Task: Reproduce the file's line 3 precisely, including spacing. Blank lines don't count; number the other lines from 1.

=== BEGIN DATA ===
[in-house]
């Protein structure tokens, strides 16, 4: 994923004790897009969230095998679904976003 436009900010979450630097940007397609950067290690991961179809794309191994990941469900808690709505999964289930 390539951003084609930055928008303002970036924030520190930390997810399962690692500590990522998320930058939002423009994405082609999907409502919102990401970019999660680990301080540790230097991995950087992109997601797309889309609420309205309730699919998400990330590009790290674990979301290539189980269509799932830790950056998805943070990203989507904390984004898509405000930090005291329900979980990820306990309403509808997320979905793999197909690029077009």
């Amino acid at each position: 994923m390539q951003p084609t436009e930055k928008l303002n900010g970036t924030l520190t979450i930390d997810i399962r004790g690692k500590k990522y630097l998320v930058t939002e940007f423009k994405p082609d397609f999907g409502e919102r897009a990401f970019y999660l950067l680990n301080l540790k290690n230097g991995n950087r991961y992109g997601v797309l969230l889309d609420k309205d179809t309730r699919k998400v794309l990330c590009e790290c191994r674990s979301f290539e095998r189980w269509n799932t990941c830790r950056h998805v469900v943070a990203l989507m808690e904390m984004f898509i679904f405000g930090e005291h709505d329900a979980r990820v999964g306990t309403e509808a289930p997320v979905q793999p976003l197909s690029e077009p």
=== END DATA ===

């Amino acid at each position: 994923m390539q951003p084609t436009e930055k928008l303002n900010g970036t924030l520190t979450i930390d997810i399962r004790g690692k500590k990522y630097l998320v930058t939002e940007f423009k994405p082609d397609f999907g409502e919102r897009a990401f970019y999660l950067l680990n301080l540790k290690n230097g991995n950087r991961y992109g997601v797309l969230l889309d609420k309205d179809t309730r699919k998400v794309l990330c590009e790290c191994r674990s979301f290539e095998r189980w269509n799932t990941c830790r950056h998805v469900v943070a990203l989507m808690e904390m984004f898509i679904f405000g930090e005291h709505d329900a979980r990820v999964g306990t309403e509808a289930p997320v979905q793999p976003l197909s690029e077009p």